And according to the Epistle reading today, that drawing of the Spirit is meant not just for us, but for the entire Creation. Paul says “We know that the whole creation has been groaning in labor pains until now” – the entire Creation, the whole Universe, is like one big process of giving birth, one shared growth toward the reign of God’s justice and peace and love and communion in all things. And the Spirit is what draws the Creation forward toward that fulfillment. We ourselves, we followers of Jesus, have the first-fruits of the Spirit, we have been gifted by God to know that we are part of that drawing-forward to justice and peace and love and communion. But, Paul says, we also know we still have a long way to go, we look around us and see that the world is still far from the fullness of justice and peace and love and communion that is God’s real desire for us. And precisely because we see we have a long way to go, Paul says the Spirit gives us another gift: the Spirit gives us hope, the Spirit gives us trust in the newness of life we have glimpsed in Jesus but do not yet see fully; and the Spirit works in us, helping us in our weakness, assisting us in our prayers, interceding in us with sighs too deep for words, drawing us in prayer into the very heart and love and mission of God. According to the Epistle, it is the work of the Spirit to open up before us the entire future of the universe, and to draw us into being God’s missioners to make that future real.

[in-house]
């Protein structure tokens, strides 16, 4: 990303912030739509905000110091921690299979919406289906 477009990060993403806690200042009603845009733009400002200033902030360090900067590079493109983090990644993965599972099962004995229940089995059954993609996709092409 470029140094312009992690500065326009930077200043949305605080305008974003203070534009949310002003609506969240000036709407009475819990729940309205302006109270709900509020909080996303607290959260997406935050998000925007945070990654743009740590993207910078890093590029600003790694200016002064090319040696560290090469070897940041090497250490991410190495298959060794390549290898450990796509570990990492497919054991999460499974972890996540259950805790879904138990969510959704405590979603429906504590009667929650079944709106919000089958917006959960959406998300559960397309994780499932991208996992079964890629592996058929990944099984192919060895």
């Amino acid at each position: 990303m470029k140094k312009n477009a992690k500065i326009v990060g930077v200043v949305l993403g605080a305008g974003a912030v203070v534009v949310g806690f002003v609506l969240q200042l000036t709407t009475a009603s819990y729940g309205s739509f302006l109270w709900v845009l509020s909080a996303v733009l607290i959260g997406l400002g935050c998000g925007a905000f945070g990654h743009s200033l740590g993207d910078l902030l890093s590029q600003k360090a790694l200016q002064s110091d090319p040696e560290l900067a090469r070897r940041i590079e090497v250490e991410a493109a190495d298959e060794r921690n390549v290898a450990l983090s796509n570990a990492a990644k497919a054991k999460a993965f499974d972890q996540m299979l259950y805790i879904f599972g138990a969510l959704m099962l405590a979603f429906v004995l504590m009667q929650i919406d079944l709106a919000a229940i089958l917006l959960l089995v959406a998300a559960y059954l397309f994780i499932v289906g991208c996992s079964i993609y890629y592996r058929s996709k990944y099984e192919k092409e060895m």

And I think it is just a bit of that missioner-toward-the-future role that we see in the reading from Acts today. The Holy Spirit draws the apostles into the potentiality to speak other languages, so that they may share the praise of God and the Good News about Jesus with people far beyond their own circle, far beyond their own comfort zone. The bystanders at first think it’s just drunken gibberish; but Peter correctly identifies it as a gift of prophecy, as an enactment of God’s promise to pour out the Spirit on everyone, absolutely everyone – sons and daughters will prophesy, Peter quotes, young people will see visions and old people will dream dreams, even slaves will receive the Spirit – and in a society as highly class-conscious as Peter’s society, that promise of the Spirit even for slaves was radical Good News indeed. The Spirit empowers the apostles to speak, and the Spirit empowers the listeners to hear, really hear, not just with their ears but with their hearts; and all of it is a miracle of communication, all of it the Spirit’s work to create communion between all sorts and conditions of people, and that communion creates the space in which justice and peace and love can grow and flourish. According to Acts, the gift of languages on the first Christian Pentecost was the Spirit’s work to open up new possibilities for communion, so as to draw all people into God’s mission to grow the New Creation.